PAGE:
It is true that in the Milk Wagon Drivers' case there was evidence that the actual status of the "vendors" was in some respects that of employees, and the "vendors" were members of another union, one of the plaintiffs in the case. Nevertheless, the decision does not turn upon any narrow finding of the status of the operators involved; rather it rests upon the reality of a dispute affecting working conditions in the industry, whether applicable to workers described as "vendors" or as "employees." The principle of the Milk Wagon Drivers' case is broad enough to control this case, and hence the district court was without jurisdiction to issue an injunction. See also United States v. Hutcheson, 312 U.S. 219, 234, 61 S.Ct. 463, 85 L.Ed. 788; Donnelly Garment Co. v. Dubinsky, 8 Cir., 154 F.2d 38; Amazon Cotton Mill Co. v. Textile Workers Union of America, 4 Cir., 167 F.2d 183; Mitchell v. Gibbons, 8 Cir., 172 F.2d 970; Notes, 26 Corn.L.Q. 328; 39 Mich.L.Rev. 663.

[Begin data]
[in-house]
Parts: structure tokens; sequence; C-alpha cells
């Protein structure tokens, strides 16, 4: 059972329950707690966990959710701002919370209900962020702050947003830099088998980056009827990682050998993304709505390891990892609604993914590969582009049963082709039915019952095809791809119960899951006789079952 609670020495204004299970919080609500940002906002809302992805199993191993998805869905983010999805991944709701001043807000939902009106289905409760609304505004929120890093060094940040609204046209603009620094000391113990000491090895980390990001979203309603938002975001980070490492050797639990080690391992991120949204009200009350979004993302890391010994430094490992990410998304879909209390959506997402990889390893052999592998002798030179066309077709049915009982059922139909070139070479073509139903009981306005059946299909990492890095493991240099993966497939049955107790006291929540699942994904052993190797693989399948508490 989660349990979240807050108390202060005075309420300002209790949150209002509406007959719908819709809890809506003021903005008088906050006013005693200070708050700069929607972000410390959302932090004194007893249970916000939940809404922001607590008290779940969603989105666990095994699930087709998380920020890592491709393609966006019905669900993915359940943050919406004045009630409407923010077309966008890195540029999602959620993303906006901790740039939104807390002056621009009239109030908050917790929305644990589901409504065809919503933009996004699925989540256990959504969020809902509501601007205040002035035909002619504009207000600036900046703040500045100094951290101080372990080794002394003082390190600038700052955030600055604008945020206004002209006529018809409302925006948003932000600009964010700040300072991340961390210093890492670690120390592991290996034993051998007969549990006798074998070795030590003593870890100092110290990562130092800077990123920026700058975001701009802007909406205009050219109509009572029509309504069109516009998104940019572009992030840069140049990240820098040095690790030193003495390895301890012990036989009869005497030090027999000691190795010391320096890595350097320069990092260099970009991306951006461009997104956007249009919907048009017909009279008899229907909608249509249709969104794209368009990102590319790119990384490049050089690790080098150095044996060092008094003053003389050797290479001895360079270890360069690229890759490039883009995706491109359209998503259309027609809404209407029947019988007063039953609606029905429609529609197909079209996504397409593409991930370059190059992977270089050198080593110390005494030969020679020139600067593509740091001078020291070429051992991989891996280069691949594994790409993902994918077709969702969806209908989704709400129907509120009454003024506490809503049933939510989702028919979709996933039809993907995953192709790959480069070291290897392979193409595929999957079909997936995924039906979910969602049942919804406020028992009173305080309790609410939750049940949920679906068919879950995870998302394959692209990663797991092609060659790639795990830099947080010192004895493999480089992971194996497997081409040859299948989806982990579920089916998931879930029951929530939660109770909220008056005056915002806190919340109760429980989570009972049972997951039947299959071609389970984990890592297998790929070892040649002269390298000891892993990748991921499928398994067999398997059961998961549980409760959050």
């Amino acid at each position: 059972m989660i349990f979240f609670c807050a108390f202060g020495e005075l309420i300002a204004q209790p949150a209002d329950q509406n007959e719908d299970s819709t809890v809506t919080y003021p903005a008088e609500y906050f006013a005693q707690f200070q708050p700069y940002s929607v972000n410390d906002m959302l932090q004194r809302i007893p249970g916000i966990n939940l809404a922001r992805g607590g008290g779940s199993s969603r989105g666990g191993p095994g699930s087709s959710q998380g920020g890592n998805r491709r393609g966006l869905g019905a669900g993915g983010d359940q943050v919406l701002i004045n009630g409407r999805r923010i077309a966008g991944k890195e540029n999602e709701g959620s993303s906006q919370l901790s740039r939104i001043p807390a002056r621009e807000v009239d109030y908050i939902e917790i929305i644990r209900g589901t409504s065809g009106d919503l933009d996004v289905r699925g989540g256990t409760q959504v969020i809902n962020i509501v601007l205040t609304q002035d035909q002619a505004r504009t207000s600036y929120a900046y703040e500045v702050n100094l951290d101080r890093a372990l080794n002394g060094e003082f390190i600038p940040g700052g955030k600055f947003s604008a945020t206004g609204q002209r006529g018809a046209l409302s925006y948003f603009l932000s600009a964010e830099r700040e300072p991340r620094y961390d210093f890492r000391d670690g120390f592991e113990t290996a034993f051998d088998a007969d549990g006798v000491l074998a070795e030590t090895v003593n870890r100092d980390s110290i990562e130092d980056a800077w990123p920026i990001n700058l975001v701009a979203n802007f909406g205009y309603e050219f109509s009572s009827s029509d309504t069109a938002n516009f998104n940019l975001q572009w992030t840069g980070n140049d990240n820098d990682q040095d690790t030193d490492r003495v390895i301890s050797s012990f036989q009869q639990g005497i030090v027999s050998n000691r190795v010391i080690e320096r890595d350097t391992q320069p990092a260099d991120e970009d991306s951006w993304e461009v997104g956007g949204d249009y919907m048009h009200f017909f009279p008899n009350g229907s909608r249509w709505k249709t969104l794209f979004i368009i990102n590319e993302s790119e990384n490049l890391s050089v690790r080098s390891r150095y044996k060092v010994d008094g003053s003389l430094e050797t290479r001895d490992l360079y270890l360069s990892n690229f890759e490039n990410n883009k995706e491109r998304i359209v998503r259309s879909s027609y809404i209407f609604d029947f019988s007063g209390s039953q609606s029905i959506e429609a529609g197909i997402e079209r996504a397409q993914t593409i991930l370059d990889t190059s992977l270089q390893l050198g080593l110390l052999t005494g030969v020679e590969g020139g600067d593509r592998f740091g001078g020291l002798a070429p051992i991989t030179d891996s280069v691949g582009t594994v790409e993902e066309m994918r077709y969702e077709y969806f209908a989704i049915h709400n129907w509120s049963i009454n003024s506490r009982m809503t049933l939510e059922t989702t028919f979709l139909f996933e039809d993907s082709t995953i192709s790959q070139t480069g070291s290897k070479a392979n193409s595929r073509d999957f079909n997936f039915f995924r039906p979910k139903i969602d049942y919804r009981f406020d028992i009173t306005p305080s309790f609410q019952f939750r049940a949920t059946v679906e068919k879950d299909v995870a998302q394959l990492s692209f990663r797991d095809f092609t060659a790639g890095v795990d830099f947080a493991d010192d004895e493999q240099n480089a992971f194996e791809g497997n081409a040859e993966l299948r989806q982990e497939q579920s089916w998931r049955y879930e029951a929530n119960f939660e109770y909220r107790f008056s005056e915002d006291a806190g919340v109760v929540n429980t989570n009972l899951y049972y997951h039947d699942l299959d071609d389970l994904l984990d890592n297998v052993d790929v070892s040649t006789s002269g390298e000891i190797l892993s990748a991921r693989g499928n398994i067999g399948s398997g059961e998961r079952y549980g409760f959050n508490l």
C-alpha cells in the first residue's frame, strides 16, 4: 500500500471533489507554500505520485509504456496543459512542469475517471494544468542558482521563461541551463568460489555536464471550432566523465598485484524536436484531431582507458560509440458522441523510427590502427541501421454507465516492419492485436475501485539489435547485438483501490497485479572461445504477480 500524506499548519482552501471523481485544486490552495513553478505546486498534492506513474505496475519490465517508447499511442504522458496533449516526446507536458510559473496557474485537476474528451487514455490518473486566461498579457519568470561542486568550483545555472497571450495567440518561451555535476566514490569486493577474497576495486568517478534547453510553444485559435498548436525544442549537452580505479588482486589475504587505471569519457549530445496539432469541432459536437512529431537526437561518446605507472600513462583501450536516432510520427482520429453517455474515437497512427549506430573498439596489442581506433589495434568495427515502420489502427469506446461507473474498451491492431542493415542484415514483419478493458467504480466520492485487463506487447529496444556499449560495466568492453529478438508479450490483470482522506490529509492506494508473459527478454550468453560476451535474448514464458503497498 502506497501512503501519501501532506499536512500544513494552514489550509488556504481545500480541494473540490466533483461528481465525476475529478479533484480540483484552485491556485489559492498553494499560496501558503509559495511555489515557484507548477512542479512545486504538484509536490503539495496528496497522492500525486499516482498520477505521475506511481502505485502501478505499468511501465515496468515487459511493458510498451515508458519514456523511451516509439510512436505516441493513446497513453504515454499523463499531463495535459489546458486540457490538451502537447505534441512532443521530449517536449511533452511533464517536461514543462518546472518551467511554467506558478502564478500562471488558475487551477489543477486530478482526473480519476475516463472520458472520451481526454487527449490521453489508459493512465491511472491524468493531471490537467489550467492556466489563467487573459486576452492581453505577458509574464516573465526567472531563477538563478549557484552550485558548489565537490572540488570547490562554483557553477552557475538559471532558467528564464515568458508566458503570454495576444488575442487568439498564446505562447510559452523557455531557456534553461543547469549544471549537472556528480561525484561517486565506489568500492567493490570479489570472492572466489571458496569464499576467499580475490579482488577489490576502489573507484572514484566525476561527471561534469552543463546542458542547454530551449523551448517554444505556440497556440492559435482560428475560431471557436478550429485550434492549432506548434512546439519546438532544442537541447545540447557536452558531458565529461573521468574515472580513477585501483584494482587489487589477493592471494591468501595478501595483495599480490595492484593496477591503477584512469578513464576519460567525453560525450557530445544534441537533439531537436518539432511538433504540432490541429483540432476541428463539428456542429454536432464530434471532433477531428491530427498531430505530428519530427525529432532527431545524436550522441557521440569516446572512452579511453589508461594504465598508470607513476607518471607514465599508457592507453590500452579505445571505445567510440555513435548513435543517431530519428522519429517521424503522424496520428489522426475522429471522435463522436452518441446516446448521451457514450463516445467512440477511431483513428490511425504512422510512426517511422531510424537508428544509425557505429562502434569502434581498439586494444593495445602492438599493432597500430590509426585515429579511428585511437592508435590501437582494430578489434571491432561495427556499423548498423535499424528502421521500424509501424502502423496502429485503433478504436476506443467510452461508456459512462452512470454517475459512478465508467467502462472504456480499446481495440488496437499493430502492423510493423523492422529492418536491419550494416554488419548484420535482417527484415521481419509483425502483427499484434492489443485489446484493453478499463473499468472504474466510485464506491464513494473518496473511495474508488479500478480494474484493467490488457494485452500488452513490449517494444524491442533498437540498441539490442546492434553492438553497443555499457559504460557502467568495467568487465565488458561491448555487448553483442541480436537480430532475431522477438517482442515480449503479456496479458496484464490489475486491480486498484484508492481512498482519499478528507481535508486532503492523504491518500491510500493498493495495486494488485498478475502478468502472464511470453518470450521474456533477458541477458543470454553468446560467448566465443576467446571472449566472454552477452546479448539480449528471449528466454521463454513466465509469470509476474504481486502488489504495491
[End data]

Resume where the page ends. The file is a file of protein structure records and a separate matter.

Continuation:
In addition to the bar provided by the Norris-LaGuardia Act, the district court was without jurisdiction because plaintiff's exclusive remedy is before the National Labor Relations Board. Here the plaintiff had made no complaint to, or request for relief of, the Board. The district court found that the conduct of the defendants did not violate the National Labor Relations Act of 1935, as amended, 29 U.S.C. § 151 et seq. We find it unnecessary to pass upon the correctness of this finding, beyond saying that the complaint did allege facts which the Labor Board might reasonably hold to constitute unfair labor practices. The picketing at Bethlehem Steel and at General Drop Forge may easily constitute violations of § 8(b) (4) (A) of the Act, and the picketing at plaintiff's own premises may be violative of § 8(b) (2) — see Pocahontas Terminal Corp. v. Portland Bldg. & Const. Trade Council, D.C.Me., 93 F.Supp. 217 — or of § 8(b) (4). The demand for the hiring of "city men" may conceivably present a case of a § 8(b) (6) violation. But whether or not those acts constitute unfair labor practices is for the Board to determine.